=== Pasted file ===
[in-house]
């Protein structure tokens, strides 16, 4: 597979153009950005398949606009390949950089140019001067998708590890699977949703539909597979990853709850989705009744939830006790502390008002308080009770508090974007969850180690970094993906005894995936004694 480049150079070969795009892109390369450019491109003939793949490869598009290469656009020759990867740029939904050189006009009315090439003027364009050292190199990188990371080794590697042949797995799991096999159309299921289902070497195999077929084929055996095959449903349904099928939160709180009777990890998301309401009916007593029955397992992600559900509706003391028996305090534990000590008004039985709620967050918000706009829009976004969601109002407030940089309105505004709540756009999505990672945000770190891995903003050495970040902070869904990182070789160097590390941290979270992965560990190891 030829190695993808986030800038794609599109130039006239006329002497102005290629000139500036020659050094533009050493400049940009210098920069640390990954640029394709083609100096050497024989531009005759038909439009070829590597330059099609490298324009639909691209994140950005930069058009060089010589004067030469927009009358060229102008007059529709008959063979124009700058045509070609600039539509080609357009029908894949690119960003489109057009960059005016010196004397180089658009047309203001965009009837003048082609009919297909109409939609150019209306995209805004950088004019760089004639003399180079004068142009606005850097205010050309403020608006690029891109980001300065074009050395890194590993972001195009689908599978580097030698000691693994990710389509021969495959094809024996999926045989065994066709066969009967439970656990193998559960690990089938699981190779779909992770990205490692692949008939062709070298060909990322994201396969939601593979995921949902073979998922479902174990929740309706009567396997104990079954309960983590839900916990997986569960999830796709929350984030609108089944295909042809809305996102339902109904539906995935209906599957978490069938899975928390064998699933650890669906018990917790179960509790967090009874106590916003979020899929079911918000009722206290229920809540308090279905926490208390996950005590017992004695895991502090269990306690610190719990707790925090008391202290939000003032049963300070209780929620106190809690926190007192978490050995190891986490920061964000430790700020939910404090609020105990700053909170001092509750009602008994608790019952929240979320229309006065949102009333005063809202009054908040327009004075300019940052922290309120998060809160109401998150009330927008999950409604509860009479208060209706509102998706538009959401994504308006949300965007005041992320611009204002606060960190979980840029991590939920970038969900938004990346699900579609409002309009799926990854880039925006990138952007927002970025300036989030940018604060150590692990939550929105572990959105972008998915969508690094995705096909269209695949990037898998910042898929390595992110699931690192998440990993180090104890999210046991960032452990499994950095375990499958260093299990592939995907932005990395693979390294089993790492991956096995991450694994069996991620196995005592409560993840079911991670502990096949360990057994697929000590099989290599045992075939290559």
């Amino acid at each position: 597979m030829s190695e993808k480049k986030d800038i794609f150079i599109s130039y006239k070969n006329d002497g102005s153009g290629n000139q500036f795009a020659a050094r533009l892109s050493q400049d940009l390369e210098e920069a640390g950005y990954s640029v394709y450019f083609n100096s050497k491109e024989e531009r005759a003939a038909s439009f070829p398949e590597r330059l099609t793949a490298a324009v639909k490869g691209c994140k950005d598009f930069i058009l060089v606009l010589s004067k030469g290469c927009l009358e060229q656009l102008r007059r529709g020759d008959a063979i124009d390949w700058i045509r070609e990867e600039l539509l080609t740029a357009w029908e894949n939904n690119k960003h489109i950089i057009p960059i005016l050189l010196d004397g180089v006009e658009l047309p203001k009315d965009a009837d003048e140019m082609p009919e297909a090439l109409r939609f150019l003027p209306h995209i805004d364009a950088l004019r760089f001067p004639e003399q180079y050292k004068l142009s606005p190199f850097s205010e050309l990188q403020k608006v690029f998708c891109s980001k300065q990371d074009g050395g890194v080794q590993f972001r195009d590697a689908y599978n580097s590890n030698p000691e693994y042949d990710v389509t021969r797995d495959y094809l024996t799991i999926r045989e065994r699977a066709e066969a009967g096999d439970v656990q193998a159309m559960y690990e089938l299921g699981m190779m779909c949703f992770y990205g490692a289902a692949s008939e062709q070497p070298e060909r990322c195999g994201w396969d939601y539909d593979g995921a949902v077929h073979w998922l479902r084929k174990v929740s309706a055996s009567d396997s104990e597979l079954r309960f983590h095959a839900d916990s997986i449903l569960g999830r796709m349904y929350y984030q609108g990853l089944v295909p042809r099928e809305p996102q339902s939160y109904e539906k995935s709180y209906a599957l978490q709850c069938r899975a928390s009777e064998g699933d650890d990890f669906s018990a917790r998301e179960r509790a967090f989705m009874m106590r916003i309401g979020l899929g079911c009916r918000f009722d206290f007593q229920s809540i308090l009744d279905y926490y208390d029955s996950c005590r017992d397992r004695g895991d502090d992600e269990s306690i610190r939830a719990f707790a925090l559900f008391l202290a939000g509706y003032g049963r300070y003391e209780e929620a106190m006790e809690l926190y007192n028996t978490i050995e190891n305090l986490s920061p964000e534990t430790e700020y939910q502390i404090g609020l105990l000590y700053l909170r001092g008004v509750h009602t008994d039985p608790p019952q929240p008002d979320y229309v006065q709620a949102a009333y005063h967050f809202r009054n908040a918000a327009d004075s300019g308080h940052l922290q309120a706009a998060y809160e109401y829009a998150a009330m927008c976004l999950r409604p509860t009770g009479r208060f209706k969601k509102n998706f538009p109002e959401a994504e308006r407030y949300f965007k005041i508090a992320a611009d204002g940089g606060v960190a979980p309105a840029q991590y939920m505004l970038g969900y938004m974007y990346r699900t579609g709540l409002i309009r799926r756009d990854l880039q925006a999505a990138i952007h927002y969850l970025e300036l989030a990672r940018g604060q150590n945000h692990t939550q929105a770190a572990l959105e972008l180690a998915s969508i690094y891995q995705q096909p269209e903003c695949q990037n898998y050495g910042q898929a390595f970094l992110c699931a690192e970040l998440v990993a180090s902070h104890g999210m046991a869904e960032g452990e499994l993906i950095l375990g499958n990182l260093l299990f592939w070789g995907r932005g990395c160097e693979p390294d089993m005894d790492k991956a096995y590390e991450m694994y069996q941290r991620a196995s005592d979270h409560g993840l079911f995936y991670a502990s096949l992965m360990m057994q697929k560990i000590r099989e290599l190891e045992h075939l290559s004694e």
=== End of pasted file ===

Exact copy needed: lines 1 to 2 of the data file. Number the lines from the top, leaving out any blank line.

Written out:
[in-house]
């Protein structure tokens, strides 16, 4: 597979153009950005398949606009390949950089140019001067998708590890699977949703539909597979990853709850989705009744939830006790502390008002308080009770508090974007969850180690970094993906005894995936004694 480049150079070969795009892109390369450019491109003939793949490869598009290469656009020759990867740029939904050189006009009315090439003027364009050292190199990188990371080794590697042949797995799991096999159309299921289902070497195999077929084929055996095959449903349904099928939160709180009777990890998301309401009916007593029955397992992600559900509706003391028996305090534990000590008004039985709620967050918000706009829009976004969601109002407030940089309105505004709540756009999505990672945000770190891995903003050495970040902070869904990182070789160097590390941290979270992965560990190891 030829190695993808986030800038794609599109130039006239006329002497102005290629000139500036020659050094533009050493400049940009210098920069640390990954640029394709083609100096050497024989531009005759038909439009070829590597330059099609490298324009639909691209994140950005930069058009060089010589004067030469927009009358060229102008007059529709008959063979124009700058045509070609600039539509080609357009029908894949690119960003489109057009960059005016010196004397180089658009047309203001965009009837003048082609009919297909109409939609150019209306995209805004950088004019760089004639003399180079004068142009606005850097205010050309403020608006690029891109980001300065074009050395890194590993972001195009689908599978580097030698000691693994990710389509021969495959094809024996999926045989065994066709066969009967439970656990193998559960690990089938699981190779779909992770990205490692692949008939062709070298060909990322994201396969939601593979995921949902073979998922479902174990929740309706009567396997104990079954309960983590839900916990997986569960999830796709929350984030609108089944295909042809809305996102339902109904539906995935209906599957978490069938899975928390064998699933650890669906018990917790179960509790967090009874106590916003979020899929079911918000009722206290229920809540308090279905926490208390996950005590017992004695895991502090269990306690610190719990707790925090008391202290939000003032049963300070209780929620106190809690926190007192978490050995190891986490920061964000430790700020939910404090609020105990700053909170001092509750009602008994608790019952929240979320229309006065949102009333005063809202009054908040327009004075300019940052922290309120998060809160109401998150009330927008999950409604509860009479208060209706509102998706538009959401994504308006949300965007005041992320611009204002606060960190979980840029991590939920970038969900938004990346699900579609409002309009799926990854880039925006990138952007927002970025300036989030940018604060150590692990939550929105572990959105972008998915969508690094995705096909269209695949990037898998910042898929390595992110699931690192998440990993180090104890999210046991960032452990499994950095375990499958260093299990592939995907932005990395693979390294089993790492991956096995991450694994069996991620196995005592409560993840079911991670502990096949360990057994697929000590099989290599045992075939290559």